Justin Bieber attends the premiere of YouTube Originals' "Justin Bieber: Seasons" at Regency Bruin Theatre on January 27, 2020 in Los Angeles, California.

Justin Bieber and his pastor visited California State Prison in Los Angeles County in order to spread the gospel and Bieber’s mission, gossip web site TMZ reports.

The warden of the state prison signed off on a brief visit for him and his pastor to support faith-based programs. Bieber sang a few of his hit songs to the inmates there last month, including an acoustic rendition of his new hit single, “Lonely.”

27-year old Bieber performed slower tracks “that translate better” with an acoustic guitar accompaniment. The lyrics for “Lonely” reportedly had an effect on the inmates, and the set was emotional for Bieber — who was on the verge of tears:

Like lookin’ in a mirror, tryna steady yourself
And seein’ somebody else
And everything is not the same now
It feels like all our lives have changed
Maybe when I’m older, it’ll all calm down
But it’s killin’ me now

His visit and performance were well received by the inmates and concluded with a sermon. The remainder of Bieber’s visit was spent outside in the yard sitting in a circle and listening to speakers.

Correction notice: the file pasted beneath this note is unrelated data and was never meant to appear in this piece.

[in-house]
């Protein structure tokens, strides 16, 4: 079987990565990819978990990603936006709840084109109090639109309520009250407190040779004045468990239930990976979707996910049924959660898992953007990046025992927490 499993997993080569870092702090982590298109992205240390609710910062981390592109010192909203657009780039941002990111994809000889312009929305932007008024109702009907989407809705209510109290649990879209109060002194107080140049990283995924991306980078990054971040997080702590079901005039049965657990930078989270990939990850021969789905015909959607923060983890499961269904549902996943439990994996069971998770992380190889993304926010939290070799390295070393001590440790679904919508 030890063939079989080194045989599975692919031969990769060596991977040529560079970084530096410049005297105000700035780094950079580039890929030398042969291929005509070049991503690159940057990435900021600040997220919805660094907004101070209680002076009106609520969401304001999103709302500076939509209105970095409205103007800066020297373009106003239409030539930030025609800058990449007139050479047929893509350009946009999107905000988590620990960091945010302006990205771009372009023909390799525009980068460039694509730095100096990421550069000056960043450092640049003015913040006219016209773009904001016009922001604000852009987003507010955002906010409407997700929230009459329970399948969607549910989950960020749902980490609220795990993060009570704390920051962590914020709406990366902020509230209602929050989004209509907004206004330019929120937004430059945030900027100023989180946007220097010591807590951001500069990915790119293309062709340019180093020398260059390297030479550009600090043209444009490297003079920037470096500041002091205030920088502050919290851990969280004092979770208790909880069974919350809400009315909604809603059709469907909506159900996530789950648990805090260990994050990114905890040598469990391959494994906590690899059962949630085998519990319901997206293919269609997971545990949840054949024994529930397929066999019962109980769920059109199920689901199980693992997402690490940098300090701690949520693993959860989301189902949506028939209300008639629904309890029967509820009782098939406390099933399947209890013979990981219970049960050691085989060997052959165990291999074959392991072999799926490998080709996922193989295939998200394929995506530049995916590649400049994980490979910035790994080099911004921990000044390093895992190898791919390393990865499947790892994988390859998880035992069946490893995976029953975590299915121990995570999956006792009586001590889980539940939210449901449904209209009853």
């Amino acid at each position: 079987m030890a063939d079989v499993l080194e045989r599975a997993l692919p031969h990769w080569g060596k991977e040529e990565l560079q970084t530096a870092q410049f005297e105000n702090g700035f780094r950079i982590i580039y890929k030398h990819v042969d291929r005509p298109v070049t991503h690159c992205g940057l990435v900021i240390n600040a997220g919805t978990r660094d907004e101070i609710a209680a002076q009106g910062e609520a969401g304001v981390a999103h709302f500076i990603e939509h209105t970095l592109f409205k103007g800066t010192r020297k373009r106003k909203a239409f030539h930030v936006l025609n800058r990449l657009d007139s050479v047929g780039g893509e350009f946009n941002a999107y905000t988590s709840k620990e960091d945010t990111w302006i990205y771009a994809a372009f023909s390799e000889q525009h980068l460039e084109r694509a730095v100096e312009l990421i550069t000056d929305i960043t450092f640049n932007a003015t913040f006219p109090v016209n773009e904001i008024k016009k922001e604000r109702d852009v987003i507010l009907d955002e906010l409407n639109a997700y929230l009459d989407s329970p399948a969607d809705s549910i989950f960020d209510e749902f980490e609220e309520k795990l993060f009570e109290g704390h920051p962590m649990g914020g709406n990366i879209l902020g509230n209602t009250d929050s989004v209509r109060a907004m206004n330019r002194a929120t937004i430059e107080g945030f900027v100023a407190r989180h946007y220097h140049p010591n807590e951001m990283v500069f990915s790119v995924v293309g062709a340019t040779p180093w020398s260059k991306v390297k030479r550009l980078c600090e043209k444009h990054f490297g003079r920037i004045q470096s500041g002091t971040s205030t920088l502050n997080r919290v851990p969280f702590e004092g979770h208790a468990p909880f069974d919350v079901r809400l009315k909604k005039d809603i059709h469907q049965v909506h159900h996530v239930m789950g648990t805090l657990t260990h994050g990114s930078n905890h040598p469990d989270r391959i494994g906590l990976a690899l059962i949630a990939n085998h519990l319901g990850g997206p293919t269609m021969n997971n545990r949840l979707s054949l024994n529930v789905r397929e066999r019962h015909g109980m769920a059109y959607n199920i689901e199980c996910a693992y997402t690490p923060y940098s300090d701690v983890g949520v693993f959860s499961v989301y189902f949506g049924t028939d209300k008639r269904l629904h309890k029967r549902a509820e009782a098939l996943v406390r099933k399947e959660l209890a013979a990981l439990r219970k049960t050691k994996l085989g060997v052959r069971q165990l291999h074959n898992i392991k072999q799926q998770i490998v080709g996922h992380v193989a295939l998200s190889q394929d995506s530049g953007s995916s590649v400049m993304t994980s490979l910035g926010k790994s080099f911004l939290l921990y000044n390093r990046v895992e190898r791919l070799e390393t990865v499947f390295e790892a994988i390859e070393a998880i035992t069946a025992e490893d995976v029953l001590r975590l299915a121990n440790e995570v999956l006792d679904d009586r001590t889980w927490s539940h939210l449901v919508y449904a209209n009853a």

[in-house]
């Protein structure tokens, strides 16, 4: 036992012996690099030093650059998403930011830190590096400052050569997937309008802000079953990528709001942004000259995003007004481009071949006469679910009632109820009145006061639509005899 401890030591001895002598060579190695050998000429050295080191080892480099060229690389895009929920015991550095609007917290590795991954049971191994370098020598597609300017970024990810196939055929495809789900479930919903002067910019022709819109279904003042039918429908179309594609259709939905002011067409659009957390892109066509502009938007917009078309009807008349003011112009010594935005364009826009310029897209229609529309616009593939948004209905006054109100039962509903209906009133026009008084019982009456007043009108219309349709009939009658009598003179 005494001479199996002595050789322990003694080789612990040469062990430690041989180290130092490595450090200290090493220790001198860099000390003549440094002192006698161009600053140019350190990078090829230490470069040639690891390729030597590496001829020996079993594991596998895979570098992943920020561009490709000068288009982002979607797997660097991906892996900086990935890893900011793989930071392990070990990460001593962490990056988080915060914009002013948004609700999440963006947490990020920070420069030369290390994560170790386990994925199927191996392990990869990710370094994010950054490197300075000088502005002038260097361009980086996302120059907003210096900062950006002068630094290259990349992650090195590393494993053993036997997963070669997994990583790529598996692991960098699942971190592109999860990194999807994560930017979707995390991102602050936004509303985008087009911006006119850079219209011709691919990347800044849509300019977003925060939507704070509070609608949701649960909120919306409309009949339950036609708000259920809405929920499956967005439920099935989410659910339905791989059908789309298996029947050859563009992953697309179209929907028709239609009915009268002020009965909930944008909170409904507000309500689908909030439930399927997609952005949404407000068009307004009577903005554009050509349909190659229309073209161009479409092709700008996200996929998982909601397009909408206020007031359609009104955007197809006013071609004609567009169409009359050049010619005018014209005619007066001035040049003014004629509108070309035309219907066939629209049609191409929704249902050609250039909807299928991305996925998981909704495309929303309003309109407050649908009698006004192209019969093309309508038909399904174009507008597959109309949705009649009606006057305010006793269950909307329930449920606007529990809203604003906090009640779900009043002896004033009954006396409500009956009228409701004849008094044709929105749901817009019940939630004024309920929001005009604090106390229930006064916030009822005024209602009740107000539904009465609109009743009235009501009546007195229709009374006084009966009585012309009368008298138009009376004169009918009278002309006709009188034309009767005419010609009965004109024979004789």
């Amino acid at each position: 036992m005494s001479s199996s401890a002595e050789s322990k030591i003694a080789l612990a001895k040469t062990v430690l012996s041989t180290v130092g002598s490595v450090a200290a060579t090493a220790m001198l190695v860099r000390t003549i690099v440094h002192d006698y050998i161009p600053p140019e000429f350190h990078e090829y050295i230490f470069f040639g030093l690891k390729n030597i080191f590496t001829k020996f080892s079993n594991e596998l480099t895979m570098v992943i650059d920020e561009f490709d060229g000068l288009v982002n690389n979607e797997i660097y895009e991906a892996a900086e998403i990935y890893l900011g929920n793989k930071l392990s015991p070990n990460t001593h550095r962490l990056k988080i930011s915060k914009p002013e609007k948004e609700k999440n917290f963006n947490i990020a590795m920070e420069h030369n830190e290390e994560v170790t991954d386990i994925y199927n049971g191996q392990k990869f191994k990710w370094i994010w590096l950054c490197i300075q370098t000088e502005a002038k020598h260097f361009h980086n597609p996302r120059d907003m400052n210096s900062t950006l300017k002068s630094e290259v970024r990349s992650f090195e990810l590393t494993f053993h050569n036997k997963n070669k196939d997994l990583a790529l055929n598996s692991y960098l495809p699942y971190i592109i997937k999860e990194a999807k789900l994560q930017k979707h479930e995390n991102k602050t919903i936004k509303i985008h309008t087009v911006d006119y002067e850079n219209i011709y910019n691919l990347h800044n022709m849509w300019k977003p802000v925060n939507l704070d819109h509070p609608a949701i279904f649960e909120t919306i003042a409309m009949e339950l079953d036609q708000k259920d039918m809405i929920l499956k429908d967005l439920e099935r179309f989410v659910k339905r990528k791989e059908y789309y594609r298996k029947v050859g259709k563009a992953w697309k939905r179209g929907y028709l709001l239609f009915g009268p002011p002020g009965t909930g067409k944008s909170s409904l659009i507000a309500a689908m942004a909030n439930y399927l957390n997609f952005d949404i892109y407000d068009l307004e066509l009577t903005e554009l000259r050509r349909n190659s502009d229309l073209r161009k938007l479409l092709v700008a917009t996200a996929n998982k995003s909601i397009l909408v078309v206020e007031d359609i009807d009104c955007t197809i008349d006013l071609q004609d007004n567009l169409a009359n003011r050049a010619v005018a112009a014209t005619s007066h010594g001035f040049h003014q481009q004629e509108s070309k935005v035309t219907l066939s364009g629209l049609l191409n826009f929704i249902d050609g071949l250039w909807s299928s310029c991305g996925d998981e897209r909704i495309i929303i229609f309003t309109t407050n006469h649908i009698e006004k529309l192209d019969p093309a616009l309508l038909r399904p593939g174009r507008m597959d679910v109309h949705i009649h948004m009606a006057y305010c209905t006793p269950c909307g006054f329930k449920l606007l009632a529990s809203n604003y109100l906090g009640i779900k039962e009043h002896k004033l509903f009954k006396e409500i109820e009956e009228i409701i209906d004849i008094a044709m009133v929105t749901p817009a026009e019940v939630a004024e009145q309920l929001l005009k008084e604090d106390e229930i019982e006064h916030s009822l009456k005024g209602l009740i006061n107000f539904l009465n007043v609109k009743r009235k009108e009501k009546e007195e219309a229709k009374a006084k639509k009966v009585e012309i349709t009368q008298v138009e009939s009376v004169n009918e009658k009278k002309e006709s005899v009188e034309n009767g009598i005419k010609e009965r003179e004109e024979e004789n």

As we previously reported, Bieber has reflected on his wild past saying, “Hurt people hurt people—you know? And there’s a quote; I’m trying to remember it. I don’t know if it’s biblical, if it’s in the Bible. But I do remember this quote: The comforted become the comforters. I don’t know if you’ve heard that before. But I really do feel comforted. I have a wife who I adore, who I feel comforted by. I feel safe. I feel like my relationship with God is wonderful. And I have this outpouring of love that I want to be able to share with people, you know?”

Bieber has said of his love for God: “He is grace. Every time we mess up, He’s picking us back up every single time. That’s how I view it. And so it’s like, ‘I made a mistake. I won’t dwell in it. I don’t sit in shame. But it actually makes me want to do better.’ My goal isn’t to try and persuade anybody to believe in what I believe or condemn anybody for not believing what I believe. If it can help someone, great. If someone’s like, ‘Hey, I don’t believe that. I don’t think that’s true,’ by all means, that’s their prerogative.”

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